D is for Done: The Rise and Fall of Cafe D

1219325350We were devastated to learn that Jamaica Plain’s Cafe D was closing. The popular spot sold its last fish taco on Sunday, promising a “bright future” on its website.

Not that Cafe D’s past was particularly dim. Owner Doug (“D”)Organ says he didn’t have any rent or landlord issues like his old neighbors Milky Way and Bella Luna.

“Jamaica Plain is very diligent about the neighborhood. They think, ‘You’re failing because we’re not supporting you.’ Once they understood that I’m moving on to do something more personal, they’ve been very supportive,” Organ tells Chowder.

Could be, could be. (Partings are always perfectly amicable, aren’t they?) All we know is that as soon as we heard the news, we were chomping at the bit to find what was taking its place in this neighborhood long on Indian food, Latin flavors, and youngster-targeted dives. A French boîte, perhaps? Another quirky seasonal café?

Oh. An Indian restaurant. Quelle surprise. (Not that there’s anything wrong with that. But. You know. How about a little diversity, people? Here’s hoping that it’ll be a great one.)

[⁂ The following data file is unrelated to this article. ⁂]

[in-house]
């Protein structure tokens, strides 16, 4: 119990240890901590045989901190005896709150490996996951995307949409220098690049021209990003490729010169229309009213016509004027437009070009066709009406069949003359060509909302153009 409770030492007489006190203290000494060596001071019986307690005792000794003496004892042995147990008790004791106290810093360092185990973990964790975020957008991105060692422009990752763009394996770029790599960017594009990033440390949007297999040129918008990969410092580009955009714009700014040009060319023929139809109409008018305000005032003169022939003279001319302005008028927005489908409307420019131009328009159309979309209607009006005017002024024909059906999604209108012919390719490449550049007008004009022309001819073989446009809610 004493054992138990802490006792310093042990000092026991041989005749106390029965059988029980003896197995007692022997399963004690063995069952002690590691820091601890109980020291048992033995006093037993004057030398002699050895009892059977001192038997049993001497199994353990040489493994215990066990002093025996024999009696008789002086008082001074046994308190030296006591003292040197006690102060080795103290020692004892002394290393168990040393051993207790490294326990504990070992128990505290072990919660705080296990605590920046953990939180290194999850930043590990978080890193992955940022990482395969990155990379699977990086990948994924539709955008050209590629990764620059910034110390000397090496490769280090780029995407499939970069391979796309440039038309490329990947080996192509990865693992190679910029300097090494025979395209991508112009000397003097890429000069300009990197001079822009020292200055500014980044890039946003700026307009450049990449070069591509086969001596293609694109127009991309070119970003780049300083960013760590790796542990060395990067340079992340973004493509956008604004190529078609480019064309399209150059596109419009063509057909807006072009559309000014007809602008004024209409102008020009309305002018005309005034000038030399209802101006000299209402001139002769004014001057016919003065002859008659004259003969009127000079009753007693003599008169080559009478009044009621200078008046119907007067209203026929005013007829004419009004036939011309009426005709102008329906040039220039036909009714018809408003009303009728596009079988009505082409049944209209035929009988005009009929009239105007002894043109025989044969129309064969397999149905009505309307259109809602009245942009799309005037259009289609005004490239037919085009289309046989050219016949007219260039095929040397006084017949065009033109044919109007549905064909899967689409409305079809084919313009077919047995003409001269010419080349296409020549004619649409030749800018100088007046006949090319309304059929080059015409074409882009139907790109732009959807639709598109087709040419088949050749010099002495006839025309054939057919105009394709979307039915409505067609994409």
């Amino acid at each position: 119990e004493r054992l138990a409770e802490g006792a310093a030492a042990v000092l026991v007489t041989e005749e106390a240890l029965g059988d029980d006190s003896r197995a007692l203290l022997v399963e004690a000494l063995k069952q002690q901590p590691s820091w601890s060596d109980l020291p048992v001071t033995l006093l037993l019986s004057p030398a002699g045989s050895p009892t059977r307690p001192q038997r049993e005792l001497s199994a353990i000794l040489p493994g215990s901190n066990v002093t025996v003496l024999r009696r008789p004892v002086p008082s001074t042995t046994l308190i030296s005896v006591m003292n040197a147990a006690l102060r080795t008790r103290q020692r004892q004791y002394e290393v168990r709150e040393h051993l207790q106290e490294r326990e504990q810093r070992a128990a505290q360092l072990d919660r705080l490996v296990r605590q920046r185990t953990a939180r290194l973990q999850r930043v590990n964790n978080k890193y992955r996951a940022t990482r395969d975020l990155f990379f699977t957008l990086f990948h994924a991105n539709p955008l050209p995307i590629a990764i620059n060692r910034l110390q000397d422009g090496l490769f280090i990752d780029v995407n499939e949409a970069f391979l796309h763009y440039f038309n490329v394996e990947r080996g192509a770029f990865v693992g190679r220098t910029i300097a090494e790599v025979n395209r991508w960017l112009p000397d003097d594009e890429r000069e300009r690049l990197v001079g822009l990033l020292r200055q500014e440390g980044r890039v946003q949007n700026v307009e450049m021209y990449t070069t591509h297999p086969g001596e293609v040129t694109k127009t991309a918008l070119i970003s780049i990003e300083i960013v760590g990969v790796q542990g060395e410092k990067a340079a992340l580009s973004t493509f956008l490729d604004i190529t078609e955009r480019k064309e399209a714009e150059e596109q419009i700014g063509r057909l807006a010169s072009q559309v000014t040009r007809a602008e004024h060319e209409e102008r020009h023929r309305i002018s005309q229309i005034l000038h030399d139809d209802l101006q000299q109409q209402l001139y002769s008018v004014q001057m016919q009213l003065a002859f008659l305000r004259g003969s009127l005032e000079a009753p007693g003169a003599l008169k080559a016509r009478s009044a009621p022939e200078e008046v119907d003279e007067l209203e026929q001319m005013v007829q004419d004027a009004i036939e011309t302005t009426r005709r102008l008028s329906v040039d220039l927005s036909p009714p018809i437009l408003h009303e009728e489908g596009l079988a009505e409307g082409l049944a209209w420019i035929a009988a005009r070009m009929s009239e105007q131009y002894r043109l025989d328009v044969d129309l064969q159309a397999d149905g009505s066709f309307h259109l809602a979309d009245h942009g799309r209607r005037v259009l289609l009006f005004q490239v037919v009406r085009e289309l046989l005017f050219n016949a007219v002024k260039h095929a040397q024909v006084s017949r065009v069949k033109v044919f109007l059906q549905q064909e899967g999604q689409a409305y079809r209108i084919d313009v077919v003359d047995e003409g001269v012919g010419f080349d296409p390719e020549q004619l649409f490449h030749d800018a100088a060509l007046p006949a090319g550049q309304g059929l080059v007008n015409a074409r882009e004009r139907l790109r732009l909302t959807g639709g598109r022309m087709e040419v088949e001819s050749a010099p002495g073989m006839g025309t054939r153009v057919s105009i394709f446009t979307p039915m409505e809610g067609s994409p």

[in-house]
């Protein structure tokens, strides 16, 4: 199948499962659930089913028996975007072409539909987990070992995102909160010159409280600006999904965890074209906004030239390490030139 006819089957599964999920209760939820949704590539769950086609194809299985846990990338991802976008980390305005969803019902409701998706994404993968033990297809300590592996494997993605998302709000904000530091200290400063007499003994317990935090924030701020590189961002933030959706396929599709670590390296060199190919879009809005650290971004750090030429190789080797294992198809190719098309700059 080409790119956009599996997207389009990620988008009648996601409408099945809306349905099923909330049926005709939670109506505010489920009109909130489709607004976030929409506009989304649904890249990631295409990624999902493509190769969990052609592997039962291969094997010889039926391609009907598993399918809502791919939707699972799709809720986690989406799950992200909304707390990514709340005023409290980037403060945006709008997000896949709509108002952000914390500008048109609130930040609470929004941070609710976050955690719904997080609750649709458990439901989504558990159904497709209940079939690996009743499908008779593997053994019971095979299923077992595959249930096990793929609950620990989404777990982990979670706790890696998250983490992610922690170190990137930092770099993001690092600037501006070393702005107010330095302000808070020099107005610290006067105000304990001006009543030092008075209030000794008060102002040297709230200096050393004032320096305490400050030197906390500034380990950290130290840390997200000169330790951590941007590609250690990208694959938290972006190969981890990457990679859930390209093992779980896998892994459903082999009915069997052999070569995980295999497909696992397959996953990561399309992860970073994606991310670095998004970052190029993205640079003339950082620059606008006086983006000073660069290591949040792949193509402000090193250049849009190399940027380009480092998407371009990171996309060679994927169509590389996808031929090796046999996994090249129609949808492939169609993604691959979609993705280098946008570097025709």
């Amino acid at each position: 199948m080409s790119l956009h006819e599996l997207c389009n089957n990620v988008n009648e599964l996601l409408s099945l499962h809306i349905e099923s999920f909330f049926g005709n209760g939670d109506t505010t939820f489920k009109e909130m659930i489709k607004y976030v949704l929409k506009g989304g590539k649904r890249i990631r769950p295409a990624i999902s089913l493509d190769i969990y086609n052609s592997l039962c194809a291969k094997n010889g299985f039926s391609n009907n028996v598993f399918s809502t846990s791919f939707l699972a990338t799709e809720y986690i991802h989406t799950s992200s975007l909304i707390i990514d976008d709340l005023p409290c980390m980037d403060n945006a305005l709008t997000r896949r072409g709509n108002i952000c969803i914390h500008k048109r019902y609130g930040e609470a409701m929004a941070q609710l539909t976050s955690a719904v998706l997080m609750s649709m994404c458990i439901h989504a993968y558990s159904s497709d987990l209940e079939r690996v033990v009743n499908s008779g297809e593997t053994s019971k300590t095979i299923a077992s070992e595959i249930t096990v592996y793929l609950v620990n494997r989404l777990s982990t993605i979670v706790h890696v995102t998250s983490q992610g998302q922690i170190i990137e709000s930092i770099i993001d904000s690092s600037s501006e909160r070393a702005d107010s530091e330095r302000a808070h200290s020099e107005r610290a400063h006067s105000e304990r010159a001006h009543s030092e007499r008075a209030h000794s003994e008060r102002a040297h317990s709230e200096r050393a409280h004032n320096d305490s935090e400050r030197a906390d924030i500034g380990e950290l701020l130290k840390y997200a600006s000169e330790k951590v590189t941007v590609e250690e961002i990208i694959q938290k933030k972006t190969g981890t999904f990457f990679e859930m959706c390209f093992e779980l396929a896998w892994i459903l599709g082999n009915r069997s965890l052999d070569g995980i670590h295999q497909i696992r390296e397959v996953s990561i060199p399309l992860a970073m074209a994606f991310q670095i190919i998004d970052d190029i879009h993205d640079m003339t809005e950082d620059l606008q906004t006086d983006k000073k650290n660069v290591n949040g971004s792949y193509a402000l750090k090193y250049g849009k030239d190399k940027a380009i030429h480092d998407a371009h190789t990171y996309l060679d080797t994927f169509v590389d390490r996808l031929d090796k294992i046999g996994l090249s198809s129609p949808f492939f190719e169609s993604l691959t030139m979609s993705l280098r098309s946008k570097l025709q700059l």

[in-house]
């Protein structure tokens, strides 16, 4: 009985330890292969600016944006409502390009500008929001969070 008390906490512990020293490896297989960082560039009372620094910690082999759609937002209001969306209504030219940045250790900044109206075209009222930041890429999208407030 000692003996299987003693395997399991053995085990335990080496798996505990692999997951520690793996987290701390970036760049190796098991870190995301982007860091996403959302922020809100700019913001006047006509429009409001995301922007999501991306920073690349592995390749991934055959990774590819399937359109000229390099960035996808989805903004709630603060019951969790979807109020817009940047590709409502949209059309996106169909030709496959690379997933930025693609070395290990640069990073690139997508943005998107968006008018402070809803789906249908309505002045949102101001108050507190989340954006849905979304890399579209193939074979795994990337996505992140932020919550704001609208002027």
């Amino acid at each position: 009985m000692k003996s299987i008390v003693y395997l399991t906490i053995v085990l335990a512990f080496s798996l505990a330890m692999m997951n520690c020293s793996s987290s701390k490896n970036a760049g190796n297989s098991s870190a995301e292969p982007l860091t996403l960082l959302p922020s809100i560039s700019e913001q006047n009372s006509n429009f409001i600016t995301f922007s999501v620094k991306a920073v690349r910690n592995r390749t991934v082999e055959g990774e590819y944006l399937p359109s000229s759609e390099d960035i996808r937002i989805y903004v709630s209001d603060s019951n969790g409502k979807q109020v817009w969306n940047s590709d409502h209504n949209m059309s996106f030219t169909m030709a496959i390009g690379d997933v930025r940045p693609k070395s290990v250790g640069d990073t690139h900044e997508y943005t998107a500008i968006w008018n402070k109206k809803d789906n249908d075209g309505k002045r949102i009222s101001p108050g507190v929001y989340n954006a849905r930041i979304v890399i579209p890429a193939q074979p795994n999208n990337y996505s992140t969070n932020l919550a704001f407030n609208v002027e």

Meanwhile, back at the closed café, Organ doesn’t have a time frame for when we can expect his new spot to open, but due to a noncompete clause with the new owners of the Centre Street spot, it won’t be in Jamaica Plain. “I’m looking in Allston and Brookline,” Organ says.

“I really want to open a new chapter. I’ve been doing this for a long time,” Organ continues, “and have done all sit-down, fine diningesque restaurants. The new venture will be a radical departure. It will be nothing life Cafe D—it will be more casual, to-go.”

Thankfully, Organ offers a tiny glimmer of hope: His new place will still have those addictive fish tacos.

Logo from Cafe D’s website